from the desk

Qatar Today - - FROMT THE DESK - SINDHU NAIR Man­ag­ing Edi­tor

I re­mem­ber that morn­ing in May, 2014 when a room full of jour­nal­ists and other of­fi­cials gath­ered to hear from the Min­istry of Labour and So­cial Af­fairs. The whole ex­er­cise was branded; from press iden­ti­fi­ca­tion cards and mupis, to the back­drop of the con­fer­ence hall clearly shout­ing out its pur­pose: the in­tro­duc­tion of wide-rang­ing labour mar­ket re­forms by the Qatari gov­ern­ment.

We jour­nal­ists were ready to jot down his­tory when it was be­ing an­nounced, and this time there was a gen­eral sense of an­tic­i­pa­tion that Qatar would be the first to break the anath­ema of the Mid­dle East em­ployer-driven mar­ket, be­ing the pur­suers of “kafala”, or bonded labour. And when the changes were fi­nally an­nounced, an hour later than in­tended, it shocked ev­ery­one present. “Was this the wide-rang­ing re­form that were promised? Did we miss any im­por­tant Ara­bic an­nounce­ment?” the jour­nal­ists asked each other. Two years and seven months later, when the law has fi­nally been put into prac­tice, we still have the same reser­va­tion: have we re­ally missed some­thing vi­tal, or will this be all that is parted with? There is no deny­ing that there have been suf­fi­cient re­forms to cheer about like the def­i­nite term con­tracts drawn be­tween the em­ployee and the em­ployer and which will shall not ex­ceed a pe­riod of five years, work­ers with def­i­nite term job con­tracts can change their em­ploy­ment and sign new con­tracts if they wish so at the end of the con­tract pe­riod with­out any NOC but af­ter ap­provals from the Min­istry of In­te­rior and the Min­istry of Labour and So­cial Af­fairs. The best of the re­forms is the re­peal of the two-year ban.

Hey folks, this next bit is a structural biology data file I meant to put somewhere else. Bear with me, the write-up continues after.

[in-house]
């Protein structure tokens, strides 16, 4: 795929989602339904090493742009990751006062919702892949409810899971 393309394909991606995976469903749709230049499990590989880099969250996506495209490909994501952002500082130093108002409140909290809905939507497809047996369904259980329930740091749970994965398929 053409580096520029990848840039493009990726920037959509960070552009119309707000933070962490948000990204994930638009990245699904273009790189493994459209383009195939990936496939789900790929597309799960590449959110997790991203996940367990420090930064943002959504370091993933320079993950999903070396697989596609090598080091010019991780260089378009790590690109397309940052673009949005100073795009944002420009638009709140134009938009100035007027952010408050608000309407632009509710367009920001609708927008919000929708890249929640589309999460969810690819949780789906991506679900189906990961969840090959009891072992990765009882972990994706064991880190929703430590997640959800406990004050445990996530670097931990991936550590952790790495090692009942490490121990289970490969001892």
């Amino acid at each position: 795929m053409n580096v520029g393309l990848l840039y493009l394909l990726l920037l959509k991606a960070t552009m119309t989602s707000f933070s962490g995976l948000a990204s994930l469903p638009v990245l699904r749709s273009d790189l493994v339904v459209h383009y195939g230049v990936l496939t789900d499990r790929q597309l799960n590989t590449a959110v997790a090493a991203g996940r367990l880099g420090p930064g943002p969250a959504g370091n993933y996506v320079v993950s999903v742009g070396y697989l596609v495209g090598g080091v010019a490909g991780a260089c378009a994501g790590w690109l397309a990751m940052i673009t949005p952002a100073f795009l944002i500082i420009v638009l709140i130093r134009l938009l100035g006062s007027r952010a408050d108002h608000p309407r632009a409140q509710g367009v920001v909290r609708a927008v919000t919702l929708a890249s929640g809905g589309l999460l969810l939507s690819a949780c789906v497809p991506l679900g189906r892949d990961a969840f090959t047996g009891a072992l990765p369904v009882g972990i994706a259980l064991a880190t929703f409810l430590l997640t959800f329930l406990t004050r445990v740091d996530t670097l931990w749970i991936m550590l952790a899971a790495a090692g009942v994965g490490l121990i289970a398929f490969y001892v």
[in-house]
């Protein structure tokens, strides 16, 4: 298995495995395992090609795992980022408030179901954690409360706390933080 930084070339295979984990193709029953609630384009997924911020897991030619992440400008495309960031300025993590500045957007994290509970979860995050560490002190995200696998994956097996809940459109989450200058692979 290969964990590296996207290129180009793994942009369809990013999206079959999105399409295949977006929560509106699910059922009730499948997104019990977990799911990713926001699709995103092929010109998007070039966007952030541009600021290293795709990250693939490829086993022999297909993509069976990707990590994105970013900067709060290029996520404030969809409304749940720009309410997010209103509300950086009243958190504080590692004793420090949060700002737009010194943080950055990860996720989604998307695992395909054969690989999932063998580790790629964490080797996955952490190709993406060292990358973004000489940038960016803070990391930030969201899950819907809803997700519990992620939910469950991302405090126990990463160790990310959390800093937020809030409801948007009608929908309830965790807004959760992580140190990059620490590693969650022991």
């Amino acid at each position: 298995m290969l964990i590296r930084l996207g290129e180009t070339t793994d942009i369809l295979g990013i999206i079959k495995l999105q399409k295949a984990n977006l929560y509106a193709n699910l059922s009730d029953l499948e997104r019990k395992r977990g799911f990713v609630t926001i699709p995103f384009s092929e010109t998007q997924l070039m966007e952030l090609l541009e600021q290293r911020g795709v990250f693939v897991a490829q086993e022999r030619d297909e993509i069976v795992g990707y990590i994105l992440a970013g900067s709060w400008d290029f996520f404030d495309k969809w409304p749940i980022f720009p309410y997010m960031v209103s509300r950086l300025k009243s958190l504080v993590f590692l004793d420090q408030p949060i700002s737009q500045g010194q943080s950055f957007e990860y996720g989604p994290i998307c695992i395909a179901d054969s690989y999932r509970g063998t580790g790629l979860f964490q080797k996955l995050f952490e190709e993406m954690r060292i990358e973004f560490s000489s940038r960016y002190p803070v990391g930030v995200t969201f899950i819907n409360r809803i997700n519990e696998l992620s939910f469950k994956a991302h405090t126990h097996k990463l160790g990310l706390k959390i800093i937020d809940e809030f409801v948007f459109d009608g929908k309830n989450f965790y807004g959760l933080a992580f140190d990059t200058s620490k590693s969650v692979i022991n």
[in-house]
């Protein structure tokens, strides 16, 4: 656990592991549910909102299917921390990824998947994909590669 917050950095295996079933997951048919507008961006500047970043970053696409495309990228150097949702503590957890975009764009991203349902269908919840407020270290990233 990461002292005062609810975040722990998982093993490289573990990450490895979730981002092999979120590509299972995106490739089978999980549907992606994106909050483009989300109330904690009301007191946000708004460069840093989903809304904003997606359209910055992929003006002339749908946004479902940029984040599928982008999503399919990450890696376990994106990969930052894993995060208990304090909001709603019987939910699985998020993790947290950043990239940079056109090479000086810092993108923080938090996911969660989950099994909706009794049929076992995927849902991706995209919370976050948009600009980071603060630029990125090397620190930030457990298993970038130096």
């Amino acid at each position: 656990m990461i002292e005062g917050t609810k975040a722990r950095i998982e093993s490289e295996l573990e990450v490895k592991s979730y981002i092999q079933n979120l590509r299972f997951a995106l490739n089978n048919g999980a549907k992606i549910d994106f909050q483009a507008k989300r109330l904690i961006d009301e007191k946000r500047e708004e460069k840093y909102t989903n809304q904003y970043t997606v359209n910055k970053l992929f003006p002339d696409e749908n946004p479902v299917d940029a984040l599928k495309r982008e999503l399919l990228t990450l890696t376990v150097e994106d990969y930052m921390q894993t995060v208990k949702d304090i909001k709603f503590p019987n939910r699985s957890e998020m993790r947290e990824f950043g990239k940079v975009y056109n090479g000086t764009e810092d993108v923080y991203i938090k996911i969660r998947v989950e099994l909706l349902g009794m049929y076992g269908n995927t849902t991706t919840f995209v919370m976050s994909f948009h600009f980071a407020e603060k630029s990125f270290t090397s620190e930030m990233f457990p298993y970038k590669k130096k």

Qatar To­day tries to looks deep into the law and pick out the pos­i­tives and pon­ders the road­blocks that pre­vent the coun­try from hav­ing a labour mar­ket that is free from the per­ils of bonded labour, for it is al­ways the hu­man re­source mar­kets that re­flect the health of a coun­try's econ­omy. We need to re­flect on what Adam Smith high­lighted many years ago, “Labour was the first price, the orig­i­nal pur­chase, money that was paid for all things. It was not by gold or sil­ver but by labour that all things of wealth was orig­i­nally pur­chased.” And is it this wealth that we have left be­hind in the pur­suit of other sources of af­flu­ence? Happy Read­ing.

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